But deep in my heart I know there are apparently insignificant Nigerians who are mobilizing and preparing; who are motivating themselves and their compatriots through their thoughts, speeches and writings. They will overcome the national inertia which makes the Federal Executive Council and its allies scorn the prospect of a revolutionized Nigeria.

Let the April elections reflect the people’s wishes or the dam may burst.

One Comment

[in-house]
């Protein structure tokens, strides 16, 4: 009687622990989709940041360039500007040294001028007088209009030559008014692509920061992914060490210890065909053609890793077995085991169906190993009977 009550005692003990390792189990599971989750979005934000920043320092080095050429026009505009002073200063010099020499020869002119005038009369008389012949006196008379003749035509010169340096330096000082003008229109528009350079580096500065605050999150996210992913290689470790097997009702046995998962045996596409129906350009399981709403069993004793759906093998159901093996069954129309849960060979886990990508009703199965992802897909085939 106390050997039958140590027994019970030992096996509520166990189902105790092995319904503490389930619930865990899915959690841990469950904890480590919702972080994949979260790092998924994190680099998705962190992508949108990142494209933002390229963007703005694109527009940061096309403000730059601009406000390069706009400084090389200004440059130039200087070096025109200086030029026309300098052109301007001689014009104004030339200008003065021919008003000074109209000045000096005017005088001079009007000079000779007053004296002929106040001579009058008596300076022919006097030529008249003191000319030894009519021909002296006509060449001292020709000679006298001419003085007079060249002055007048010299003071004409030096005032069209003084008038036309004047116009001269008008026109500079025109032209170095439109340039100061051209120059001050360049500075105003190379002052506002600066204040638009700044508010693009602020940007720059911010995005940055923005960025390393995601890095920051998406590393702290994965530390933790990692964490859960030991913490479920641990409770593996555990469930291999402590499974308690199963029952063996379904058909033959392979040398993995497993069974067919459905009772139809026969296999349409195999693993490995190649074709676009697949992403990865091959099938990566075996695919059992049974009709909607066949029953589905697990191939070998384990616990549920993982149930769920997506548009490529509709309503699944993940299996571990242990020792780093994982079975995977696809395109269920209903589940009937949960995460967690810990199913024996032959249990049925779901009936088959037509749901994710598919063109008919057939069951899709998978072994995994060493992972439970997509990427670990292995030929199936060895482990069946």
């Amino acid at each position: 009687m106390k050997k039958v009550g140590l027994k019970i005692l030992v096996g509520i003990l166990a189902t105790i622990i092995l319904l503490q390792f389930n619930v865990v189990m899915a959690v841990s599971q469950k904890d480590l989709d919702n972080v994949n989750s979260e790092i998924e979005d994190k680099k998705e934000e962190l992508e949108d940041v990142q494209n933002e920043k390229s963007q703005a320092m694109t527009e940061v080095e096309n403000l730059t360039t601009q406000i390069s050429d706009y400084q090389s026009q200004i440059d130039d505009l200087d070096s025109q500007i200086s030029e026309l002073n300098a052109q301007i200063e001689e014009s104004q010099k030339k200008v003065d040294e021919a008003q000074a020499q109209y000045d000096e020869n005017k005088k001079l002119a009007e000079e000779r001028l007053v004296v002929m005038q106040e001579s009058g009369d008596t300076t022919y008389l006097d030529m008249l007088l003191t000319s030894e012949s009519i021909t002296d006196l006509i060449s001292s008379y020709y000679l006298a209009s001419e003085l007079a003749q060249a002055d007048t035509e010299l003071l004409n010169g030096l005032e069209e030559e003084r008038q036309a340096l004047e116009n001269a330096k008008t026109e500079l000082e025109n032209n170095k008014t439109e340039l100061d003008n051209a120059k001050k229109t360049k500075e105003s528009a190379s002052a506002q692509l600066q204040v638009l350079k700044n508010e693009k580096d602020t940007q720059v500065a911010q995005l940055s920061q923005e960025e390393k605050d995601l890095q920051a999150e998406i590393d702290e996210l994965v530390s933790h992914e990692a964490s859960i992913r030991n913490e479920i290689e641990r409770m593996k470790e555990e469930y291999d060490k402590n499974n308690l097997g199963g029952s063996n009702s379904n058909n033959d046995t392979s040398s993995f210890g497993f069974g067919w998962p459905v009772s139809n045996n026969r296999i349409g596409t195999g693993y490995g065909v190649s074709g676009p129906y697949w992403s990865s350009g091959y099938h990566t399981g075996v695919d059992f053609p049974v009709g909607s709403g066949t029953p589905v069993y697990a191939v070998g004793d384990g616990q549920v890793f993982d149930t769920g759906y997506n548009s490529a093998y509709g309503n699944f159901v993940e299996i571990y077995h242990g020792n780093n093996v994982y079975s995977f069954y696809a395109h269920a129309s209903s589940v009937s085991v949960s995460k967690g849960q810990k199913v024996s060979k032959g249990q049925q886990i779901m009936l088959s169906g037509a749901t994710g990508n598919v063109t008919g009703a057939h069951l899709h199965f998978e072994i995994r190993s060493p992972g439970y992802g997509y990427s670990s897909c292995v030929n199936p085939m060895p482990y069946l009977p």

1. to Moni:I have been living in the US for a while now and even gtouhh I am confronted to discrimination every so often,it does not make me angry like it used to.Let me rephrase that, it does not make me angry each time and as strongly as it used to.I want to let you know why and why you need to make peace with it.I am not saying “don’t fight it” because I will always fight it but I am saying “do not let this hurt you” as a mother would tell you and as I tell my children.1)if you already have a degree higher than high school, you are more educated than probably 98% of the planet.2)if you have been in another country for more than a week,not even mentioning another continent,you are probably more traveled than most people on this planet.What this mean is that people relate to what they know.If you are traveled or educated or both,you will have encountered more differences or know of them or extrapolate. In Europe,a lot of people travel easily because it is cheap and in several hours driving,you are out of your country.I leave in Miami and after several hours driving,you are still in Florida.Also in Europe,since the countries are smaller,you are also more likely to encounter people from other countries.In every country,people that live in the “middle” of the country and that do not have access or have limited access to others that are different from them,are more likely to be narrow minded.Remember the size of the middle in the US!Also in the US, a lot of people do not travel for economic reasons (and with the gas prices it will become worse) and time reasons.If one only has 10 days of vacation every year, one will probably spend them with their out-of-state family.So where do people find their cues on foreign people:TV (the worst place for stereotypes and very limited for expanding knowledge unless you have cable or satellite) and personal experience.When I meet a new person here, I sometimes get “I was there during world war two” or “people from your city are so rude”,guess were I’m from.I also get jokes about how people from my country are promiscuous and don’t wash!Also geography of other countries is not very big here.Just learning about their own country is a lot of work.Now to be fair, when I went to Thailand, a little girl asked me if there was a princess in my country and it didn’t bother me. Even gtouhh Nigeria is a huge country, you can not expect people here to name a city.They probably don’t even know where it is.They may not even know that Africa is a continent!And this is also due to TV because they usually don’t mention countries and always say “from Africa” when speaking about somebody in the news.The best way to destroy stereotype is to educate.Look at it this way.You belong to an elite, a small percentage of people who have access to a knowledge most people don’t have access to. You are privileged. I am not saying you should not get outraged when somebody mentions about 419.It is extremely rude and obnoxious.However you may want to speak to people around you about your country and they may spread the word.Also clumping all Americans in a group of bigots is not fair either.I usually try to stay away from generalities as much as I can because they only bring stereotypes.Moni, I hope it will bring you more understanding.Unfortunately, prejudice has been around and will likely be around for a while.It is definitely not the US monopoly.Take care.Sandrine